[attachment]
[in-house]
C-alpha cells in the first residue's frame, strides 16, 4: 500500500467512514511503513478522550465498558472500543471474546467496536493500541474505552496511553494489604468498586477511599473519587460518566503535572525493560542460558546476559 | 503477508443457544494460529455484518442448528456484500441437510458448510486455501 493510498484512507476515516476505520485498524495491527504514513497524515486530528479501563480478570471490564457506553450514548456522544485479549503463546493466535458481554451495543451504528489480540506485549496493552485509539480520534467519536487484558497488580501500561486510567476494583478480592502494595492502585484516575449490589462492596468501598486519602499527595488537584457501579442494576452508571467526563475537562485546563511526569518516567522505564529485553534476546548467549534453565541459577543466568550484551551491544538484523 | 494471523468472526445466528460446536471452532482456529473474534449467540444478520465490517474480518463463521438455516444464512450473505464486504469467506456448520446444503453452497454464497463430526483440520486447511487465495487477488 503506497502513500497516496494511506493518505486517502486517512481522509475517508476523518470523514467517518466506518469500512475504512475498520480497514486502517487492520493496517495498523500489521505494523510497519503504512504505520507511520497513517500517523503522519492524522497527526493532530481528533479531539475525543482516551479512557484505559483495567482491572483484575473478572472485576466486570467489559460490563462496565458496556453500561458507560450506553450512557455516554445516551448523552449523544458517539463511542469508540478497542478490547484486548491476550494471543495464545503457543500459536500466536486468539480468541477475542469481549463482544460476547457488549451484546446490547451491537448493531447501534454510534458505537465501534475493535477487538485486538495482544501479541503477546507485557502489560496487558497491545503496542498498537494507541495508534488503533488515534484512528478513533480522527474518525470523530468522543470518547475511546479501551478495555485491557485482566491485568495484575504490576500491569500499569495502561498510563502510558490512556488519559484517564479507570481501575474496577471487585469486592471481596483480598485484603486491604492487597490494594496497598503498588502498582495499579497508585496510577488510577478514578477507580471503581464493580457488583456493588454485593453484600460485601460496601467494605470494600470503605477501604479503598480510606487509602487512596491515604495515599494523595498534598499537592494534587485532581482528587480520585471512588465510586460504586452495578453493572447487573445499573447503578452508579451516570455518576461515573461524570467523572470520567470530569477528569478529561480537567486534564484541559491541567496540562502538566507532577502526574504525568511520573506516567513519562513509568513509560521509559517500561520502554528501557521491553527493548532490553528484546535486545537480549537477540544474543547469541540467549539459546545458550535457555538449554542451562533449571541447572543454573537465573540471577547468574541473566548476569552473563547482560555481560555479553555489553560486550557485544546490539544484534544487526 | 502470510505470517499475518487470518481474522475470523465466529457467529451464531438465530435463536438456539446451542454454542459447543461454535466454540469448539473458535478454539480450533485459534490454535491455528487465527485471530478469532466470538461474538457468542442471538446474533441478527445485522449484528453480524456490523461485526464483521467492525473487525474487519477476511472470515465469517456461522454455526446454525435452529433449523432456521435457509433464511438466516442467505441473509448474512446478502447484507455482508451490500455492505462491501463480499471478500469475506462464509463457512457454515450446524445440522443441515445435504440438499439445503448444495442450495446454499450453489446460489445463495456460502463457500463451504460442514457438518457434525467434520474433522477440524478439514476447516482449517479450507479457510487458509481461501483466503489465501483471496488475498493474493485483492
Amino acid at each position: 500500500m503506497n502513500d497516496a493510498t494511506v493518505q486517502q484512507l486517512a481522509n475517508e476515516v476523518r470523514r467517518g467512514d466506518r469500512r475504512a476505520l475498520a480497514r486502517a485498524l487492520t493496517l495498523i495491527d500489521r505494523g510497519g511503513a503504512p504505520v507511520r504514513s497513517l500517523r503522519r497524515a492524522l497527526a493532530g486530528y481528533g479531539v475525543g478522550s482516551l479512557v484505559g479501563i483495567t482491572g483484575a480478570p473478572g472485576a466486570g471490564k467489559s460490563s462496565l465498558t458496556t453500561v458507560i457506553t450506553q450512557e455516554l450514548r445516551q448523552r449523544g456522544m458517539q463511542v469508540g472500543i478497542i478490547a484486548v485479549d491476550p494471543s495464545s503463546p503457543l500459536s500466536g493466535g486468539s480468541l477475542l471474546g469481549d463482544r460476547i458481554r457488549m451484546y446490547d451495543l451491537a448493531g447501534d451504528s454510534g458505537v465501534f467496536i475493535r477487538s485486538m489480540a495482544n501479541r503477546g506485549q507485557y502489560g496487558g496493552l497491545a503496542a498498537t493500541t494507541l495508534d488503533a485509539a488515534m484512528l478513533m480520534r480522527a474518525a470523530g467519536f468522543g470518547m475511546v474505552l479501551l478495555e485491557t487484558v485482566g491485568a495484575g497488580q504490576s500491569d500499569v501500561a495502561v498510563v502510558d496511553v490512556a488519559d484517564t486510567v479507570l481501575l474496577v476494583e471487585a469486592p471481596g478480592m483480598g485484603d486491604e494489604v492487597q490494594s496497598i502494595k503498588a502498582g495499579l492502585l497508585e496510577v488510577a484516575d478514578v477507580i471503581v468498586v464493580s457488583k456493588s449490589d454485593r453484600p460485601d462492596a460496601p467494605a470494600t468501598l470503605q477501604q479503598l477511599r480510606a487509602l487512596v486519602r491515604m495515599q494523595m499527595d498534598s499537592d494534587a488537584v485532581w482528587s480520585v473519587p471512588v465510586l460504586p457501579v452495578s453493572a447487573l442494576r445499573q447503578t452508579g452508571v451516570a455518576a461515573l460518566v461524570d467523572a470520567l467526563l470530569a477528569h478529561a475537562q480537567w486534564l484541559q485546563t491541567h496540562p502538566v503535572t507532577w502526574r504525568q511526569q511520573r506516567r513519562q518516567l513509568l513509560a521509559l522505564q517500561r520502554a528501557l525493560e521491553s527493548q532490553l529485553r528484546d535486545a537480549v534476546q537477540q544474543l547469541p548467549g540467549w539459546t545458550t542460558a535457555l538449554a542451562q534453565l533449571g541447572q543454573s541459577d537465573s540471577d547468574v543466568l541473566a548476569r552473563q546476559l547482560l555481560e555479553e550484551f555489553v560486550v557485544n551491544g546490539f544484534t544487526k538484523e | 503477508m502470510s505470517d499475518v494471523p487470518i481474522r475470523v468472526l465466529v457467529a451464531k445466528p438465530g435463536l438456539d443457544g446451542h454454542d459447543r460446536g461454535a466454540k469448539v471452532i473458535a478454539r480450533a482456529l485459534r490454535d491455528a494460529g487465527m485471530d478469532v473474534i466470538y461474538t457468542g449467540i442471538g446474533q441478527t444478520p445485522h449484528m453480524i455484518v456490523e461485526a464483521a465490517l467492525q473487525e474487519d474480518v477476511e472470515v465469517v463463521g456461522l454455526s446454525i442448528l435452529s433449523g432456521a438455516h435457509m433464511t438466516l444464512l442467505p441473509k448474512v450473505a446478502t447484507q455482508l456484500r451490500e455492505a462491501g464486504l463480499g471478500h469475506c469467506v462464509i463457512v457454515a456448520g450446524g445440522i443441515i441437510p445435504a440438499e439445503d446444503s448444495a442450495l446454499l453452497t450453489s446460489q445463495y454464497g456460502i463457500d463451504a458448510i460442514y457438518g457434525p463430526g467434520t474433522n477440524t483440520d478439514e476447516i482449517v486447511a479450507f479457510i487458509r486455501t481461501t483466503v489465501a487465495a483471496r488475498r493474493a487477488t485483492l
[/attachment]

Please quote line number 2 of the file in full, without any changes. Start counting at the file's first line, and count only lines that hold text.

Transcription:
C-alpha cells in the first residue's frame, strides 16, 4: 500500500467512514511503513478522550465498558472500543471474546467496536493500541474505552496511553494489604468498586477511599473519587460518566503535572525493560542460558546476559 | 503477508443457544494460529455484518442448528456484500441437510458448510486455501 493510498484512507476515516476505520485498524495491527504514513497524515486530528479501563480478570471490564457506553450514548456522544485479549503463546493466535458481554451495543451504528489480540506485549496493552485509539480520534467519536487484558497488580501500561486510567476494583478480592502494595492502585484516575449490589462492596468501598486519602499527595488537584457501579442494576452508571467526563475537562485546563511526569518516567522505564529485553534476546548467549534453565541459577543466568550484551551491544538484523 | 494471523468472526445466528460446536471452532482456529473474534449467540444478520465490517474480518463463521438455516444464512450473505464486504469467506456448520446444503453452497454464497463430526483440520486447511487465495487477488 503506497502513500497516496494511506493518505486517502486517512481522509475517508476523518470523514467517518466506518469500512475504512475498520480497514486502517487492520493496517495498523500489521505494523510497519503504512504505520507511520497513517500517523503522519492524522497527526493532530481528533479531539475525543482516551479512557484505559483495567482491572483484575473478572472485576466486570467489559460490563462496565458496556453500561458507560450506553450512557455516554445516551448523552449523544458517539463511542469508540478497542478490547484486548491476550494471543495464545503457543500459536500466536486468539480468541477475542469481549463482544460476547457488549451484546446490547451491537448493531447501534454510534458505537465501534475493535477487538485486538495482544501479541503477546507485557502489560496487558497491545503496542498498537494507541495508534488503533488515534484512528478513533480522527474518525470523530468522543470518547475511546479501551478495555485491557485482566491485568495484575504490576500491569500499569495502561498510563502510558490512556488519559484517564479507570481501575474496577471487585469486592471481596483480598485484603486491604492487597490494594496497598503498588502498582495499579497508585496510577488510577478514578477507580471503581464493580457488583456493588454485593453484600460485601460496601467494605470494600470503605477501604479503598480510606487509602487512596491515604495515599494523595498534598499537592494534587485532581482528587480520585471512588465510586460504586452495578453493572447487573445499573447503578452508579451516570455518576461515573461524570467523572470520567470530569477528569478529561480537567486534564484541559491541567496540562502538566507532577502526574504525568511520573506516567513519562513509568513509560521509559517500561520502554528501557521491553527493548532490553528484546535486545537480549537477540544474543547469541540467549539459546545458550535457555538449554542451562533449571541447572543454573537465573540471577547468574541473566548476569552473563547482560555481560555479553555489553560486550557485544546490539544484534544487526 | 502470510505470517499475518487470518481474522475470523465466529457467529451464531438465530435463536438456539446451542454454542459447543461454535466454540469448539473458535478454539480450533485459534490454535491455528487465527485471530478469532466470538461474538457468542442471538446474533441478527445485522449484528453480524456490523461485526464483521467492525473487525474487519477476511472470515465469517456461522454455526446454525435452529433449523432456521435457509433464511438466516442467505441473509448474512446478502447484507455482508451490500455492505462491501463480499471478500469475506462464509463457512457454515450446524445440522443441515445435504440438499439445503448444495442450495446454499450453489446460489445463495456460502463457500463451504460442514457438518457434525467434520474433522477440524478439514476447516482449517479450507479457510487458509481461501483466503489465501483471496488475498493474493485483492